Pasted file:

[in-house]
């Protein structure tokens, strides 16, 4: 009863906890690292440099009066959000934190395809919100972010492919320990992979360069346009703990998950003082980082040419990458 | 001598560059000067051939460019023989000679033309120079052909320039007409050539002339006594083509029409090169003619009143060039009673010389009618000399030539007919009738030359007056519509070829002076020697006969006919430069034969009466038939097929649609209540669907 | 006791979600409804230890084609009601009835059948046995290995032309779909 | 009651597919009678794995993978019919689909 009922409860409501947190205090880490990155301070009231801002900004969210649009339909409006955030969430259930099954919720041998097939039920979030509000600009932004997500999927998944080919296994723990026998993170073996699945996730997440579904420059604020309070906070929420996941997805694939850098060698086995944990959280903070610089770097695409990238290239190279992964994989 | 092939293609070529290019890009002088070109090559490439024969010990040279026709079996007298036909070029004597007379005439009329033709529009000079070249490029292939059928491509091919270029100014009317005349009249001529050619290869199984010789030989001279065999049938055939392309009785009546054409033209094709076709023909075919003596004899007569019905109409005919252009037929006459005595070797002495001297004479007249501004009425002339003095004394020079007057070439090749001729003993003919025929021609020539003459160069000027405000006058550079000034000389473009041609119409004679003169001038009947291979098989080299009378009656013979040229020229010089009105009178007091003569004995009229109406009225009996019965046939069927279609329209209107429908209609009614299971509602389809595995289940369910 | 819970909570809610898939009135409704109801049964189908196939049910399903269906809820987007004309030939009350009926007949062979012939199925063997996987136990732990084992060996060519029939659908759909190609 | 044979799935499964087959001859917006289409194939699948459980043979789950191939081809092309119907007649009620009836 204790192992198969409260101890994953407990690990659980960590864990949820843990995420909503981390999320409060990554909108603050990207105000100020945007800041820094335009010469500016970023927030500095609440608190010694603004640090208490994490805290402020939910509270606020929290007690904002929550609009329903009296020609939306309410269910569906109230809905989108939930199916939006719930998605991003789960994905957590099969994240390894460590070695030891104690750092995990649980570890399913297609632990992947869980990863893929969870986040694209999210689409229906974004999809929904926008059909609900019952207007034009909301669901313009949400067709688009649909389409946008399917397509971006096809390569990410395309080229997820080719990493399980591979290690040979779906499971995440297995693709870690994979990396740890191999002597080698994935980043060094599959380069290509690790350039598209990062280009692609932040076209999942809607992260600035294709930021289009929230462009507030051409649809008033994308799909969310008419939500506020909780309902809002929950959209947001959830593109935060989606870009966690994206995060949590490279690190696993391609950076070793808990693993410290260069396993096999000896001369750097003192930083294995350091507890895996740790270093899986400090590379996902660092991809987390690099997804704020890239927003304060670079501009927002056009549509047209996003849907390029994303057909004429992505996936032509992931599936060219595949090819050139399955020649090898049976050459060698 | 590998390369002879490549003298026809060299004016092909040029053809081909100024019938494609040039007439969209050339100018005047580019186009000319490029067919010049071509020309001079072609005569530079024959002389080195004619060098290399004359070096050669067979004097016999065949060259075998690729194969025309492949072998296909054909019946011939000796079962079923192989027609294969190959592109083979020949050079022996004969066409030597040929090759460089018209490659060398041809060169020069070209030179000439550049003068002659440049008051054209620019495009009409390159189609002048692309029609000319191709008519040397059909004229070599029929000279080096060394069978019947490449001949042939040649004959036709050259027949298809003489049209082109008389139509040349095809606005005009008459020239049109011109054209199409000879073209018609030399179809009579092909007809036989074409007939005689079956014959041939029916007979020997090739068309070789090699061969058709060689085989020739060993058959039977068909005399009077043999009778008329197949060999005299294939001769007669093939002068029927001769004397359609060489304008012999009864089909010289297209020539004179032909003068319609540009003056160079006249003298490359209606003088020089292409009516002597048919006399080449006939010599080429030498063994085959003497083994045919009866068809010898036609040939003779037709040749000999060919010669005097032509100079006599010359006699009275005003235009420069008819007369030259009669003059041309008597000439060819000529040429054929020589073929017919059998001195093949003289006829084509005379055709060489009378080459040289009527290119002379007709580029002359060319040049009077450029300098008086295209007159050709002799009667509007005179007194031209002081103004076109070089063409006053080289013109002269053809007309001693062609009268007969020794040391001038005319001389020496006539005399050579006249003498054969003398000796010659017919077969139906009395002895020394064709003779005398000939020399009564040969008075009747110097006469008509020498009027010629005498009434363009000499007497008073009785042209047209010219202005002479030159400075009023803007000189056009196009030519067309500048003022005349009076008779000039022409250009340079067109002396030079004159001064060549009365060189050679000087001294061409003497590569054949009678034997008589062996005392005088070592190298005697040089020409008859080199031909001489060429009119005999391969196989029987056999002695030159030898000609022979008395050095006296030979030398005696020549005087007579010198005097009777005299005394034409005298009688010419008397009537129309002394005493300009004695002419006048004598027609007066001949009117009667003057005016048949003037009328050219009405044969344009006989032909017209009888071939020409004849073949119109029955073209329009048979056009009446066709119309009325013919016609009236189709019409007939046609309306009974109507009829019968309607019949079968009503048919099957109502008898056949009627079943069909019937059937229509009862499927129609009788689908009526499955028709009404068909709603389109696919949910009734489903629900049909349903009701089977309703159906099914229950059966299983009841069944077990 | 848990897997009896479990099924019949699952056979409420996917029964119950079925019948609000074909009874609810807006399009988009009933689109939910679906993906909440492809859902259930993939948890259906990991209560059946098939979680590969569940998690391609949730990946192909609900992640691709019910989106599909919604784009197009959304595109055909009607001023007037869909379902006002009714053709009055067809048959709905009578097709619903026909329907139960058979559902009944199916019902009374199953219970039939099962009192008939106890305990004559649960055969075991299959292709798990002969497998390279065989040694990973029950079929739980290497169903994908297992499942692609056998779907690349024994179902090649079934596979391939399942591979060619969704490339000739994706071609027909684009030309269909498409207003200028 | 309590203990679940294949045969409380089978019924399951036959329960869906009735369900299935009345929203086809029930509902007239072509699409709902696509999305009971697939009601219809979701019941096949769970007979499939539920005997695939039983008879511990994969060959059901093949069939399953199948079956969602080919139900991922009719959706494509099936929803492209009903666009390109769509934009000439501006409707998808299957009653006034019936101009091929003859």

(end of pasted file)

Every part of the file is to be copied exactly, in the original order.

[in-house]
């Protein structure tokens, strides 16, 4: 009863906890690292440099009066959000934190395809919100972010492919320990992979360069346009703990998950003082980082040419990458 | 001598560059000067051939460019023989000679033309120079052909320039007409050539002339006594083509029409090169003619009143060039009673010389009618000399030539007919009738030359007056519509070829002076020697006969006919430069034969009466038939097929649609209540669907 | 006791979600409804230890084609009601009835059948046995290995032309779909 | 009651597919009678794995993978019919689909 009922409860409501947190205090880490990155301070009231801002900004969210649009339909409006955030969430259930099954919720041998097939039920979030509000600009932004997500999927998944080919296994723990026998993170073996699945996730997440579904420059604020309070906070929420996941997805694939850098060698086995944990959280903070610089770097695409990238290239190279992964994989 | 092939293609070529290019890009002088070109090559490439024969010990040279026709079996007298036909070029004597007379005439009329033709529009000079070249490029292939059928491509091919270029100014009317005349009249001529050619290869199984010789030989001279065999049938055939392309009785009546054409033209094709076709023909075919003596004899007569019905109409005919252009037929006459005595070797002495001297004479007249501004009425002339003095004394020079007057070439090749001729003993003919025929021609020539003459160069000027405000006058550079000034000389473009041609119409004679003169001038009947291979098989080299009378009656013979040229020229010089009105009178007091003569004995009229109406009225009996019965046939069927279609329209209107429908209609009614299971509602389809595995289940369910 | 819970909570809610898939009135409704109801049964189908196939049910399903269906809820987007004309030939009350009926007949062979012939199925063997996987136990732990084992060996060519029939659908759909190609 | 044979799935499964087959001859917006289409194939699948459980043979789950191939081809092309119907007649009620009836 204790192992198969409260101890994953407990690990659980960590864990949820843990995420909503981390999320409060990554909108603050990207105000100020945007800041820094335009010469500016970023927030500095609440608190010694603004640090208490994490805290402020939910509270606020929290007690904002929550609009329903009296020609939306309410269910569906109230809905989108939930199916939006719930998605991003789960994905957590099969994240390894460590070695030891104690750092995990649980570890399913297609632990992947869980990863893929969870986040694209999210689409229906974004999809929904926008059909609900019952207007034009909301669901313009949400067709688009649909389409946008399917397509971006096809390569990410395309080229997820080719990493399980591979290690040979779906499971995440297995693709870690994979990396740890191999002597080698994935980043060094599959380069290509690790350039598209990062280009692609932040076209999942809607992260600035294709930021289009929230462009507030051409649809008033994308799909969310008419939500506020909780309902809002929950959209947001959830593109935060989606870009966690994206995060949590490279690190696993391609950076070793808990693993410290260069396993096999000896001369750097003192930083294995350091507890895996740790270093899986400090590379996902660092991809987390690099997804704020890239927003304060670079501009927002056009549509047209996003849907390029994303057909004429992505996936032509992931599936060219595949090819050139399955020649090898049976050459060698 | 590998390369002879490549003298026809060299004016092909040029053809081909100024019938494609040039007439969209050339100018005047580019186009000319490029067919010049071509020309001079072609005569530079024959002389080195004619060098290399004359070096050669067979004097016999065949060259075998690729194969025309492949072998296909054909019946011939000796079962079923192989027609294969190959592109083979020949050079022996004969066409030597040929090759460089018209490659060398041809060169020069070209030179000439550049003068002659440049008051054209620019495009009409390159189609002048692309029609000319191709008519040397059909004229070599029929000279080096060394069978019947490449001949042939040649004959036709050259027949298809003489049209082109008389139509040349095809606005005009008459020239049109011109054209199409000879073209018609030399179809009579092909007809036989074409007939005689079956014959041939029916007979020997090739068309070789090699061969058709060689085989020739060993058959039977068909005399009077043999009778008329197949060999005299294939001769007669093939002068029927001769004397359609060489304008012999009864089909010289297209020539004179032909003068319609540009003056160079006249003298490359209606003088020089292409009516002597048919006399080449006939010599080429030498063994085959003497083994045919009866068809010898036609040939003779037709040749000999060919010669005097032509100079006599010359006699009275005003235009420069008819007369030259009669003059041309008597000439060819000529040429054929020589073929017919059998001195093949003289006829084509005379055709060489009378080459040289009527290119002379007709580029002359060319040049009077450029300098008086295209007159050709002799009667509007005179007194031209002081103004076109070089063409006053080289013109002269053809007309001693062609009268007969020794040391001038005319001389020496006539005399050579006249003498054969003398000796010659017919077969139906009395002895020394064709003779005398000939020399009564040969008075009747110097006469008509020498009027010629005498009434363009000499007497008073009785042209047209010219202005002479030159400075009023803007000189056009196009030519067309500048003022005349009076008779000039022409250009340079067109002396030079004159001064060549009365060189050679000087001294061409003497590569054949009678034997008589062996005392005088070592190298005697040089020409008859080199031909001489060429009119005999391969196989029987056999002695030159030898000609022979008395050095006296030979030398005696020549005087007579010198005097009777005299005394034409005298009688010419008397009537129309002394005493300009004695002419006048004598027609007066001949009117009667003057005016048949003037009328050219009405044969344009006989032909017209009888071939020409004849073949119109029955073209329009048979056009009446066709119309009325013919016609009236189709019409007939046609309306009974109507009829019968309607019949079968009503048919099957109502008898056949009627079943069909019937059937229509009862499927129609009788689908009526499955028709009404068909709603389109696919949910009734489903629900049909349903009701089977309703159906099914229950059966299983009841069944077990 | 848990897997009896479990099924019949699952056979409420996917029964119950079925019948609000074909009874609810807006399009988009009933689109939910679906993906909440492809859902259930993939948890259906990991209560059946098939979680590969569940998690391609949730990946192909609900992640691709019910989106599909919604784009197009959304595109055909009607001023007037869909379902006002009714053709009055067809048959709905009578097709619903026909329907139960058979559902009944199916019902009374199953219970039939099962009192008939106890305990004559649960055969075991299959292709798990002969497998390279065989040694990973029950079929739980290497169903994908297992499942692609056998779907690349024994179902090649079934596979391939399942591979060619969704490339000739994706071609027909684009030309269909498409207003200028 | 309590203990679940294949045969409380089978019924399951036959329960869906009735369900299935009345929203086809029930509902007239072509699409709902696509999305009971697939009601219809979701019941096949769970007979499939539920005997695939039983008879511990994969060959059901093949069939399953199948079956969602080919139900991922009719959706494509099936929803492209009903666009390109769509934009000439501006409707998808299957009653006034019936101009091929003859």